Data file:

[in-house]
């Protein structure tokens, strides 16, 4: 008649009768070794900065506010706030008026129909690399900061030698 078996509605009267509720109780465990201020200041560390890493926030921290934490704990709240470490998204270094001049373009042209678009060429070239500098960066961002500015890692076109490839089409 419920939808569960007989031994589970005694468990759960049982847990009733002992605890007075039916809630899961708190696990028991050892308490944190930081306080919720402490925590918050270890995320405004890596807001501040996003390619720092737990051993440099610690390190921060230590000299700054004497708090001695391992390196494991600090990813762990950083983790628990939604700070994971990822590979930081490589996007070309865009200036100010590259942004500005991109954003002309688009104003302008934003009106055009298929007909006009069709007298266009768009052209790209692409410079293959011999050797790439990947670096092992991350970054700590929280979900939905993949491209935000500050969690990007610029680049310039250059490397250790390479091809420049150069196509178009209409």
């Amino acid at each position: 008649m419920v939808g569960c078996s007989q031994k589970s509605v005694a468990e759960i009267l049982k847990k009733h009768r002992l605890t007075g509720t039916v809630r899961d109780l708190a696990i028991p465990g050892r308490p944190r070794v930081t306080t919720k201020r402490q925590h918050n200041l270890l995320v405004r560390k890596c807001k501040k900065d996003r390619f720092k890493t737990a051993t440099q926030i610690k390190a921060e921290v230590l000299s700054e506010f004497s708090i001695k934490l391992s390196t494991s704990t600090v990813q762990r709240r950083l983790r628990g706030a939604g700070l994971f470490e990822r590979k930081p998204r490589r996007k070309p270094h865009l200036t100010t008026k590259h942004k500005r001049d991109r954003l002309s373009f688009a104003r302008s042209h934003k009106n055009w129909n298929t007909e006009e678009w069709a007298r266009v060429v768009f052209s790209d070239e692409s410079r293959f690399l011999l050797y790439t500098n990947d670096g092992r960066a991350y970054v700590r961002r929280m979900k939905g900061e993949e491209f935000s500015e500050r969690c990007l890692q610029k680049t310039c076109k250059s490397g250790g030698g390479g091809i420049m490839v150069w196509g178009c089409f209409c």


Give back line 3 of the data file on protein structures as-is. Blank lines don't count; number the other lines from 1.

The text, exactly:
């Amino acid at each position: 008649m419920v939808g569960c078996s007989q031994k589970s509605v005694a468990e759960i009267l049982k847990k009733h009768r002992l605890t007075g509720t039916v809630r899961d109780l708190a696990i028991p465990g050892r308490p944190r070794v930081t306080t919720k201020r402490q925590h918050n200041l270890l995320v405004r560390k890596c807001k501040k900065d996003r390619f720092k890493t737990a051993t440099q926030i610690k390190a921060e921290v230590l000299s700054e506010f004497s708090i001695k934490l391992s390196t494991s704990t600090v990813q762990r709240r950083l983790r628990g706030a939604g700070l994971f470490e990822r590979k930081p998204r490589r996007k070309p270094h865009l200036t100010t008026k590259h942004k500005r001049d991109r954003l002309s373009f688009a104003r302008s042209h934003k009106n055009w129909n298929t007909e006009e678009w069709a007298r266009v060429v768009f052209s790209d070239e692409s410079r293959f690399l011999l050797y790439t500098n990947d670096g092992r960066a991350y970054v700590r961002r929280m979900k939905g900061e993949e491209f935000s500015e500050r969690c990007l890692q610029k680049t310039c076109k250059s490397g250790g030698g390479g091809i420049m490839v150069w196509g178009c089409f209409c």